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Monday, August 20, 2012

A question for Mitt Romney


Pasfield Stop-n-Save. This is one of many little grocery stores that seem to be popping up all over town in the last couple years.

* I have reviewed all 203 pages of Mitt Romney's 2010 tax return, which he released. I am not a tax expert by any means. Although, as someone who has done all my own tax returns from age 16 (when the short form was a short form, as in a half page) to date, and a few other people's off and on throughout the years, I find that with a little reading, I am able to understand what goes into a tax return. And even though Mitt's return had a lot forms I hadn't seen before, I got it. There was nothing mysterious there, except for a few blank pages from his supposed trusts.

I do not envy him his money. I am glad he is rich. I hope he is happy. I mean that most sincerely.

First, a few basic facts. His adjusted gross income was a little over $21,600,000. After deductions and exemptions, his taxable income was $17,000,000. His forms included two Schedule Cs, for about $600,000 in business income (speaking engagements and directorship), and the rest of his income was from interest, dividends, and capital gains. His deductions included one household employee for about $20,000.

He paid $3,000,000 in federal income taxes on his income.

His 2010 tax number is 13.9%. For comparison purposes, my own 2010 tax number was 10.43%, which I think I may have mentioned before. And, my 2011 tax number was 11.12%. All of my income was from wages, not that it matters, but in case anyone is curious.

Now the question for Mitt Romney. Actually, questions. Where are the jobs you created? How many jobs? What kinds? Who got them? In what industry? Are you hiring? You made over $20,000,000 in one year, and I didn't see anything about jobs created in your tax return. And, I'm not talking about jobs at your attorney's and accountant's offices.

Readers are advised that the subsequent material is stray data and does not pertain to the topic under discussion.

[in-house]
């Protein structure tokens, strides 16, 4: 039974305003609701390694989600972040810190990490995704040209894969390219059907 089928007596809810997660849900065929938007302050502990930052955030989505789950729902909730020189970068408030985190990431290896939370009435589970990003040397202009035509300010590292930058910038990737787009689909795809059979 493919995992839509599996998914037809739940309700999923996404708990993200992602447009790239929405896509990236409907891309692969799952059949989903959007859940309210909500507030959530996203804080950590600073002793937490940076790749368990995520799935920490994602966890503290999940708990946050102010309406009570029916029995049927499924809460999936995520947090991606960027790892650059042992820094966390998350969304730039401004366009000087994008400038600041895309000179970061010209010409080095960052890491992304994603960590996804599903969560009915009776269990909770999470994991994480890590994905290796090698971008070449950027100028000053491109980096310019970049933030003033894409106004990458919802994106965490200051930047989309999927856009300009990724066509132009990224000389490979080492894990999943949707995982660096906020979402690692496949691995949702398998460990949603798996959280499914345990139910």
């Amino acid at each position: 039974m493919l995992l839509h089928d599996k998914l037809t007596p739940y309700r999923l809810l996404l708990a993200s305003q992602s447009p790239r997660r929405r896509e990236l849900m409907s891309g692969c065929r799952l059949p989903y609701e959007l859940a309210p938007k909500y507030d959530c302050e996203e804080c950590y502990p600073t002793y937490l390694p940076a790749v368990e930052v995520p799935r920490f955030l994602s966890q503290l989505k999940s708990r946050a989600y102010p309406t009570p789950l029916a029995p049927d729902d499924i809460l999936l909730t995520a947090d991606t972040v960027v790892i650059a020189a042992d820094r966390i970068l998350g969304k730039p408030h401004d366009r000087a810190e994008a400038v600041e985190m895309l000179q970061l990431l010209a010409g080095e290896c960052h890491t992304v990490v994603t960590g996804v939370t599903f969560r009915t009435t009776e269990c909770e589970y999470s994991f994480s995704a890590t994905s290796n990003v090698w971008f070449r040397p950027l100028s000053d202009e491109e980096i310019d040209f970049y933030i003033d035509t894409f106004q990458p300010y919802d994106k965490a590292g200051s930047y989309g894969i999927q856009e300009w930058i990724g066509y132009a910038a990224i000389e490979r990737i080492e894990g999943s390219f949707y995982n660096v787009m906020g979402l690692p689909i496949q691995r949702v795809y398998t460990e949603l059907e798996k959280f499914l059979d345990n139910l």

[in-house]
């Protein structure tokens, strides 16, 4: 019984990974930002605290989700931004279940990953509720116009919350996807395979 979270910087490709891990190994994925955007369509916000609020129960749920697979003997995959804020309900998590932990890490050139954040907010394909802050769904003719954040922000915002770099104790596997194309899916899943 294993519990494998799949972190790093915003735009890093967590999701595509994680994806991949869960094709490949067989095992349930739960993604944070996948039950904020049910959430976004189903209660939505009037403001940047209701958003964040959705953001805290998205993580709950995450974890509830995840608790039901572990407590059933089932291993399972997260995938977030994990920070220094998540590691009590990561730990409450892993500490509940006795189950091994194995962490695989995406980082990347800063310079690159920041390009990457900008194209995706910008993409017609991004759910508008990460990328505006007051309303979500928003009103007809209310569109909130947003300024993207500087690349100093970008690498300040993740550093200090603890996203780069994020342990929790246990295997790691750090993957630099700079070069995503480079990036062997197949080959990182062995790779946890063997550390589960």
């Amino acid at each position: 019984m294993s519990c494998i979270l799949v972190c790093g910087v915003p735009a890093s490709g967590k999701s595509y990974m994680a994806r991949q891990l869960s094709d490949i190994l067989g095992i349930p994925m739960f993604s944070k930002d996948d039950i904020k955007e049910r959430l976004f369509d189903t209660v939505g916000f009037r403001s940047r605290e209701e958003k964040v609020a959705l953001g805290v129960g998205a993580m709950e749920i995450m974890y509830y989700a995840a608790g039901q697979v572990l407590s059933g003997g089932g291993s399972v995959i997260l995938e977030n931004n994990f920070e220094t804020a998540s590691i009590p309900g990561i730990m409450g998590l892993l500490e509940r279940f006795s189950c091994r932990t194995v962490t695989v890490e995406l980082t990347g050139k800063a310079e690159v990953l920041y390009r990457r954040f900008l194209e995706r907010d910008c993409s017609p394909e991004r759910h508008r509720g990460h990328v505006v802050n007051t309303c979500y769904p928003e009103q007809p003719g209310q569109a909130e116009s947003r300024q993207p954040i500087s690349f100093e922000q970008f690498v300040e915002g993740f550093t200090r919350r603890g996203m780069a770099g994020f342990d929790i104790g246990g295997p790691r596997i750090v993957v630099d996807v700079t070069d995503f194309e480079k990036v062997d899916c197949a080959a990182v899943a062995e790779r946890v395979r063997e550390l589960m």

For the last four years we've heard all about the federal tax rates and how important it is to keep those rates low for the upper income earners so they can create jobs. We're keeping their tax rates low so they can create jobs.

I hope I don't sound petty. I am trying not to. This is not meant to be a gotcha question. I really want to know. I hope it's clear what I'm getting at. I hope I asked it right. I hope it comes up in the presidential debates.

* Be thankful I don't take it all.

Posted by Marie at August 20, 2012 10:46 PM


Are there any details on the sources of income?

Posted by: Dave E. Author Profile Page at August 21, 2012 9:20 PM

Yes. Are you thinking letting someone else or a corporation use his money answers the question? Here are screenshots of his interest, dividends, and capital gains. As you can see, most of the money comes from income earned by his trusts. (Sorry I can't make these linkable.)





Posted by: Marie Author Profile Page at August 21, 2012 10:13 PM

Marie-Thanks for the links and sorry I didn't get back to them quicker.

It looks like the vast majority of his income was capital gains with more as interest/dividends. I have no idea how to quantify how many jobs were supported by Romney holding and trading his interests in various companies. I have no doubt that jobs were sustained and/or created though.

I think I understand what you want to know, but it's certainly not answerable in specifics from that info, though you might be able to get a vague figure with many more details.

I'm not going for a gotcha question either. We could have a good discussion around this I think.

I'd say it's pretty well known and predictable how tax rates on capital gains and interest/dividends affect investors. Is your goal more government revenue or a perceived fairer tax rate? Because if I remember correctly, even candidate Obama back in 2008 recognized that a higher rate would lead to lower actual government revenue.

Posted by: Dave E. Author Profile Page at August 25, 2012 10:41 PM

Thanks for your thoughtful comments, Dave. I agree. It's very difficult to tell anything from his income. It's not like he's listed gains made on blue chip companies or even payback on seed money for a start-up business. You could look at those kinds of things and say, oh yeah, that's a pretty good indication of jobs maintained or created.

Mitt Romney has touted his experience at creating jobs. We have a good idea of how he created jobs before becoming governor. I didn't follow his governorship, but I can imagine that some jobs did get created in Massachusetts that he could claim credit for.

But, what about since he left his governor job? Is that not a fair question for someone who has clearly benefited from a low tax rate? We've kept taxes so low all these years so jobs could be created. I feel like I'm missing some element of the question here.

Posted by: Marie Author Profile Page at August 25, 2012 11:28 PM

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